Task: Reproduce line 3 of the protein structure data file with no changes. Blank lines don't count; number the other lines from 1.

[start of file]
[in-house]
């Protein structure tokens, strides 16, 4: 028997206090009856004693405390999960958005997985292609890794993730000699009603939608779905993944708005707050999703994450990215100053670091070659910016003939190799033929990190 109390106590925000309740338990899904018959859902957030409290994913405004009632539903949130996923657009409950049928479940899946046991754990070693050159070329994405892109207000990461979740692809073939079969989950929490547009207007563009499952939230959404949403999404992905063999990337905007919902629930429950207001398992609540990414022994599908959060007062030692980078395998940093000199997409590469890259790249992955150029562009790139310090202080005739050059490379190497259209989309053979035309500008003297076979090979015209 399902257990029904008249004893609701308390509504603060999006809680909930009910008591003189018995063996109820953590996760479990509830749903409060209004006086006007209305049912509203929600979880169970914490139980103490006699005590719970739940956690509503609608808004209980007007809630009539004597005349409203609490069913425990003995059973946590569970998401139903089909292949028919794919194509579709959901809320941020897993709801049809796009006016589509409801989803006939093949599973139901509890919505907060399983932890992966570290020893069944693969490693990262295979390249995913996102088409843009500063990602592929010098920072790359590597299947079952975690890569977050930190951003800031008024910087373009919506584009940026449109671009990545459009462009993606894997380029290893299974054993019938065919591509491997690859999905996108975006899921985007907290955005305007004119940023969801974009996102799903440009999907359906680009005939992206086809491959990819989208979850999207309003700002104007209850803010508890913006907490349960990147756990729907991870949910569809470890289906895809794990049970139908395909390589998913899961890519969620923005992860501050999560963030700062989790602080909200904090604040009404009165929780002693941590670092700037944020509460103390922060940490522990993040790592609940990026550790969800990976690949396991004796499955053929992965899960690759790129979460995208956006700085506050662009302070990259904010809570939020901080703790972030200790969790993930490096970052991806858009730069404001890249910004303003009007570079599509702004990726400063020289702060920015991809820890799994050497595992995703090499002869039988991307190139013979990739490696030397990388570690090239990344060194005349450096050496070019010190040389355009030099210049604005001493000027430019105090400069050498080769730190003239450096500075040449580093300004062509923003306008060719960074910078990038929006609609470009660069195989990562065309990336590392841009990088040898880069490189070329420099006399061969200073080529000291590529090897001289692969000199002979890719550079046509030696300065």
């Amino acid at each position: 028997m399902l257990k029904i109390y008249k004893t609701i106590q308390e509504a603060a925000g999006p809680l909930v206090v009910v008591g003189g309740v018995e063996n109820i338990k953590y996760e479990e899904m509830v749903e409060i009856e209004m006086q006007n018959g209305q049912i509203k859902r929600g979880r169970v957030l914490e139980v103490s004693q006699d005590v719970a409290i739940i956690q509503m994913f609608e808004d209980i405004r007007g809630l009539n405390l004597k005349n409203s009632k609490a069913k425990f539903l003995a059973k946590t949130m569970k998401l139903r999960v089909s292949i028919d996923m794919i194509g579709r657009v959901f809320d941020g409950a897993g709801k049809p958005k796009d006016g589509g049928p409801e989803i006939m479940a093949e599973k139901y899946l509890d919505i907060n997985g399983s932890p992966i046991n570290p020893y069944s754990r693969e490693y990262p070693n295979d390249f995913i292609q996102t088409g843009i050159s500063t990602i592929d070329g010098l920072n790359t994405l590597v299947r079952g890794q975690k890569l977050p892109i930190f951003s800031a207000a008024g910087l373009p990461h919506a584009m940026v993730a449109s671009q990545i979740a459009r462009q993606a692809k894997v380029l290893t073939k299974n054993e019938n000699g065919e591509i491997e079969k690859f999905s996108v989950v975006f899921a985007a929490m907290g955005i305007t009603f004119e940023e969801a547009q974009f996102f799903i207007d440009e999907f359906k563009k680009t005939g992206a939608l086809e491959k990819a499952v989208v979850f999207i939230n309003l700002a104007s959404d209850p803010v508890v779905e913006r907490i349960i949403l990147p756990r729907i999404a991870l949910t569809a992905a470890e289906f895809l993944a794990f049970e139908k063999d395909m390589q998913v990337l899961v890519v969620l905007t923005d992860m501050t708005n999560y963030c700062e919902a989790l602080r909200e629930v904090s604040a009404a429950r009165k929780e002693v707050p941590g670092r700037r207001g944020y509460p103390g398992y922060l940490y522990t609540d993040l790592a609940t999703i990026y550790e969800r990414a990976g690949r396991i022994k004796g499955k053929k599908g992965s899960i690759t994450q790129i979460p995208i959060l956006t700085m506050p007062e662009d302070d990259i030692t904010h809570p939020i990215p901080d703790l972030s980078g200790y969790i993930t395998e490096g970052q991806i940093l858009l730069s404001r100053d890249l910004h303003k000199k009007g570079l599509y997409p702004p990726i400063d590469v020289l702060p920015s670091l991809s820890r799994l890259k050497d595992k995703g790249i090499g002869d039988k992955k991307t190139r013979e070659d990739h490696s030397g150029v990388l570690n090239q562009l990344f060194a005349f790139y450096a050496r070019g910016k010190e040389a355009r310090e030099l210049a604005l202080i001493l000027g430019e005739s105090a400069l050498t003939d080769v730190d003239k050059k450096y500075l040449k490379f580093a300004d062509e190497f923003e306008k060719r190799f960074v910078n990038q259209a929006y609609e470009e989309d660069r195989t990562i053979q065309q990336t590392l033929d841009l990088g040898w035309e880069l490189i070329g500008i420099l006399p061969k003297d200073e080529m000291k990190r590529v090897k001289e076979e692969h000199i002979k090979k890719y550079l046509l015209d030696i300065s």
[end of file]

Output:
């Amino acid at each position: 028997m399902l257990k029904i109390y008249k004893t609701i106590q308390e509504a603060a925000g999006p809680l909930v206090v009910v008591g003189g309740v018995e063996n109820i338990k953590y996760e479990e899904m509830v749903e409060i009856e209004m006086q006007n018959g209305q049912i509203k859902r929600g979880r169970v957030l914490e139980v103490s004693q006699d005590v719970a409290i739940i956690q509503m994913f609608e808004d209980i405004r007007g809630l009539n405390l004597k005349n409203s009632k609490a069913k425990f539903l003995a059973k946590t949130m569970k998401l139903r999960v089909s292949i028919d996923m794919i194509g579709r657009v959901f809320d941020g409950a897993g709801k049809p958005k796009d006016g589509g049928p409801e989803i006939m479940a093949e599973k139901y899946l509890d919505i907060n997985g399983s932890p992966i046991n570290p020893y069944s754990r693969e490693y990262p070693n295979d390249f995913i292609q996102t088409g843009i050159s500063t990602i592929d070329g010098l920072n790359t994405l590597v299947r079952g890794q975690k890569l977050p892109i930190f951003s800031a207000a008024g910087l373009p990461h919506a584009m940026v993730a449109s671009q990545i979740a459009r462009q993606a692809k894997v380029l290893t073939k299974n054993e019938n000699g065919e591509i491997e079969k690859f999905s996108v989950v975006f899921a985007a929490m907290g955005i305007t009603f004119e940023e969801a547009q974009f996102f799903i207007d440009e999907f359906k563009k680009t005939g992206a939608l086809e491959k990819a499952v989208v979850f999207i939230n309003l700002a104007s959404d209850p803010v508890v779905e913006r907490i349960i949403l990147p756990r729907i999404a991870l949910t569809a992905a470890e289906f895809l993944a794990f049970e139908k063999d395909m390589q998913v990337l899961v890519v969620l905007t923005d992860m501050t708005n999560y963030c700062e919902a989790l602080r909200e629930v904090s604040a009404a429950r009165k929780e002693v707050p941590g670092r700037r207001g944020y509460p103390g398992y922060l940490y522990t609540d993040l790592a609940t999703i990026y550790e969800r990414a990976g690949r396991i022994k004796g499955k053929k599908g992965s899960i690759t994450q790129i979460p995208i959060l956006t700085m506050p007062e662009d302070d990259i030692t904010h809570p939020i990215p901080d703790l972030s980078g200790y969790i993930t395998e490096g970052q991806i940093l858009l730069s404001r100053d890249l910004h303003k000199k009007g570079l599509y997409p702004p990726i400063d590469v020289l702060p920015s670091l991809s820890r799994l890259k050497d595992k995703g790249i090499g002869d039988k992955k991307t190139r013979e070659d990739h490696s030397g150029v990388l570690n090239q562009l990344f060194a005349f790139y450096a050496r070019g910016k010190e040389a355009r310090e030099l210049a604005l202080i001493l000027g430019e005739s105090a400069l050498t003939d080769v730190d003239k050059k450096y500075l040449k490379f580093a300004d062509e190497f923003e306008k060719r190799f960074v910078n990038q259209a929006y609609e470009e989309d660069r195989t990562i053979q065309q990336t590392l033929d841009l990088g040898w035309e880069l490189i070329g500008i420099l006399p061969k003297d200073e080529m000291k990190r590529v090897k001289e076979e692969h000199i002979k090979k890719y550079l046509l015209d030696i300065s």